Mon May 28 09:25:15 MDT 2012

Review: Wouxun KG-UV6X

This is my initial review of the Wouxun {http://www.powerwerx.com/wouxun-radios/kg-uv6x-dual-band-vhf-uhf-commercial.html KG-UV6X} HT (probably identical in most ways to the KG-UV6D). First, a warning: you need the USB cable. Do not even think of getting just the radio and expecting to use it. You can't. First, the radio arrives menu-locked: you cannot do *anything* without first unlocking the menu key, and you can only do that from a computer. (Note to other Linux users: as of 2012-05-27 the open-source {http://chirp.danplanet.com/projects/chirp/wiki/Home Chirp} program is able to do this). And second, programming memories from the keypad is possible but painful. Now a couple of scenarios demonstrating what I mean by low usability. I am comparing to my 20-year-old Yaesu FT-530 because that is all I have. [yaesu-vs-wouxun.jpg] Scenario 1: monitoring two frequencies. You hear a transmission. Which frequency was it on? On my Yaesu-FT530: look at display. Look for signal meter (there are two, one under each frequency). Active frequency is the one above the active meter. On Wouxun KG-UV6X: look at display. Look for small arrow next to one of the frequencies. Now look at top right for a small "S" (letter ess). If you see it, active frequency is the one WITHOUT the arrow. If you DO NOT see an "S", active frequency is the one WITH the arrow. Clear? Scenario 2: you'd like to change a memory, e.g. because you got the PL wrong. Yaesu: make the change, store in same memory. Wouxun: forget it. Just do it on the computer. (If in the field: delete that memory, go into VFO mode, hope you remember the frequency and all corresponding settings, re-enter them all, then save. Good luck). There truly doesn't seem to be a way to edit a memory! Scenario 3: you want to monitor a memory frequency while at the same time punching in a new one. Yaesu: tune one side to memory, switch to other side, use VFO to tune. Wouxun: you can't. No way (that I've found) to mix memories and VFO. Either both tuners are doing memories, or both VFO. Bottom line: this may turn out to be a good radio for field work under strict and predefined conditions. But throw some variables in the mix (communicate on state SAR frequency but monitor XYZ repeater), and this radio becomes much less useful. I feel disappointed. I bought this radio because of the upcoming narrowband fiasco. I have confidence that it will serve me in that capacity, but I don't see it replacing my Yaesu for ham work. The Yaesu is so well designed! So usable. Even the display is well thought out: in "146.88", Yaesu downsizes the 14 and gives priority to the "6.88", which is the important part. And the display is much more readable in all kinds of light: less glare, no shadows. Other pluses: sound quality; good battery life; named channels are convenient (but see note below); very lightweight (9 oz vs my Yaesu's 18); sturdy feel (but time will tell). Other minuses: no dial lock (you can lock the keypad against accidental presses, but there's no way to lock the dial against accidental frequency change); when using Channel Name mode (eg displaying "SAR1", "SAR2") there's no easy way to quick-view the actual frequency; when viewing repeaters in memory, no easy way to quick-view PL or offset. Four stars because it _is_ a good unit for its price and I'm still giving it the benefit of the doubt; but my temptation was to give it three.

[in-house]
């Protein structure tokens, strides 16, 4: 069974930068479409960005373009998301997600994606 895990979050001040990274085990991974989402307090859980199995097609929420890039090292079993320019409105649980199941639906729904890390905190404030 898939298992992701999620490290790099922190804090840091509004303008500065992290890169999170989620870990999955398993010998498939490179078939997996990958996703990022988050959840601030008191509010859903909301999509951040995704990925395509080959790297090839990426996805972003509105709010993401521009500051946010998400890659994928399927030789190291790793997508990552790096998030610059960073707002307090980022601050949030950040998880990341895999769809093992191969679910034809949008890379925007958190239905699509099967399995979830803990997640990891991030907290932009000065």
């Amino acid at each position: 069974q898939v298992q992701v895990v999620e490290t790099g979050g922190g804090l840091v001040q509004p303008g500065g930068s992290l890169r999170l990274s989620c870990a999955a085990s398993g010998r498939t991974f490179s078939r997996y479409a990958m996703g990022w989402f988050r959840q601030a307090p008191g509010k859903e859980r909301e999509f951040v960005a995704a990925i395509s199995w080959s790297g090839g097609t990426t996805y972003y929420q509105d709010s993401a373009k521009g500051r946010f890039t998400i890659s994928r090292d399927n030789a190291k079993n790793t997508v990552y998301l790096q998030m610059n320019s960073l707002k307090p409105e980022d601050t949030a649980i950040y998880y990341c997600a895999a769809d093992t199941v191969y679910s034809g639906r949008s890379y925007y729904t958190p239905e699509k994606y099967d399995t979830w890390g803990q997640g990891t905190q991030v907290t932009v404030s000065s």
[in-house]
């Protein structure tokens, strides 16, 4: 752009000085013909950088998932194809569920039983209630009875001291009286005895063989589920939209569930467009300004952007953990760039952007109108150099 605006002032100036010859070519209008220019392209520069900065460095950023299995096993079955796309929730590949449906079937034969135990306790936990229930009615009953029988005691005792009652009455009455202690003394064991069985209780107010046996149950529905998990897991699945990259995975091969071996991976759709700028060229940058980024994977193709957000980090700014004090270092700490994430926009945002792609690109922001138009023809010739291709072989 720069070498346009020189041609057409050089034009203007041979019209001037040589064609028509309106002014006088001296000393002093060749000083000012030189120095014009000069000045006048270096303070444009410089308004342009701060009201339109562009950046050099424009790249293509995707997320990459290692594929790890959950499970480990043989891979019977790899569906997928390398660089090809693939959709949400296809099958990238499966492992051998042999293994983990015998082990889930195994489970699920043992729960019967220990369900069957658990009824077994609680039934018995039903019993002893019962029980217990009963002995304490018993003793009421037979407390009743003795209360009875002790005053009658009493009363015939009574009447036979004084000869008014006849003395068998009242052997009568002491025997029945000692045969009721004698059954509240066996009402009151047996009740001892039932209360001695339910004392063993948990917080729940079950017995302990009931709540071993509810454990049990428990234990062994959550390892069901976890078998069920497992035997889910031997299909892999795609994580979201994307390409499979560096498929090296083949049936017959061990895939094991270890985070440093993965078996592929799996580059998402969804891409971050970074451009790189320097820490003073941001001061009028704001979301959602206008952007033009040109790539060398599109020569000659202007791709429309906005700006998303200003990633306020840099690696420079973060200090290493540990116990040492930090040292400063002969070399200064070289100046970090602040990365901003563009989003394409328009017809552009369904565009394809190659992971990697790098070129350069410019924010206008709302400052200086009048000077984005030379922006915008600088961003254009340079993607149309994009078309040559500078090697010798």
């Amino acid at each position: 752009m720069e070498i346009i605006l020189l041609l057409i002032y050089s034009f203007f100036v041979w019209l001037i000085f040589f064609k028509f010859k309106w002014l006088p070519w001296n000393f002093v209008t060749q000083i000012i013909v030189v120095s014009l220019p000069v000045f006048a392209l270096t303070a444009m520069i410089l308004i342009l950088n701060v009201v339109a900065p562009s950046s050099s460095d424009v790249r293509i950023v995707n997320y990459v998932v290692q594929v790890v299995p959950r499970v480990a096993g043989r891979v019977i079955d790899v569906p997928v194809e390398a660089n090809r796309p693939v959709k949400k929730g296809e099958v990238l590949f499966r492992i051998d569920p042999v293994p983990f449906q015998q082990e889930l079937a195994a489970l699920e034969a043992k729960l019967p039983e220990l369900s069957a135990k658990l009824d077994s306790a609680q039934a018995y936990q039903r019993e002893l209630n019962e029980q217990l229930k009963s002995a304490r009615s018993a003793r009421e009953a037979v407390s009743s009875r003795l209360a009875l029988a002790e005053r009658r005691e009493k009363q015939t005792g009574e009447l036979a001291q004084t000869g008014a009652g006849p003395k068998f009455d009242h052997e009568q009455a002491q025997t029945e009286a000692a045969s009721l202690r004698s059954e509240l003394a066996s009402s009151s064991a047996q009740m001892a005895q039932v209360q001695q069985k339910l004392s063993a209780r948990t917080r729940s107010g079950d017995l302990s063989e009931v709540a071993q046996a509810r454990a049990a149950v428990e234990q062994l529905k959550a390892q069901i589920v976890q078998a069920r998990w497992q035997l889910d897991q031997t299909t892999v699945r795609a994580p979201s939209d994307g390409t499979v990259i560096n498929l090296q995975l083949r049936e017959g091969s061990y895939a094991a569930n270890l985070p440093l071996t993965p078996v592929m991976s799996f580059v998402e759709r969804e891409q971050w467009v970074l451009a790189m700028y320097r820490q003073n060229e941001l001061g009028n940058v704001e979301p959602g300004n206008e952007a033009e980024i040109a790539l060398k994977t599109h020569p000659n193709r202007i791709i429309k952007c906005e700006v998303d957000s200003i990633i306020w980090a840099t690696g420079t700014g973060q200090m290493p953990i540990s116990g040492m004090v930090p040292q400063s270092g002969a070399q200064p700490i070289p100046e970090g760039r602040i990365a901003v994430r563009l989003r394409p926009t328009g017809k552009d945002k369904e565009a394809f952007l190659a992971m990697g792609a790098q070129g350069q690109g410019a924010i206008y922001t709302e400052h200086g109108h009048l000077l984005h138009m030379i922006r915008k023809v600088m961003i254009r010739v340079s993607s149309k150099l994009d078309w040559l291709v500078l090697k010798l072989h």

Posted by Ed | Permanent link

Mon Jun 6 19:34:53 MDT 2011

Iceland Day 0: Albuquerque

In Albuquerque. It's hard to breathe, hard to see. Smoke reducing visibility to about a half-mile. White pieces of ash swirling in the wind. [smoky-abq.jpg-r] Going to bed. Up early tomorrow.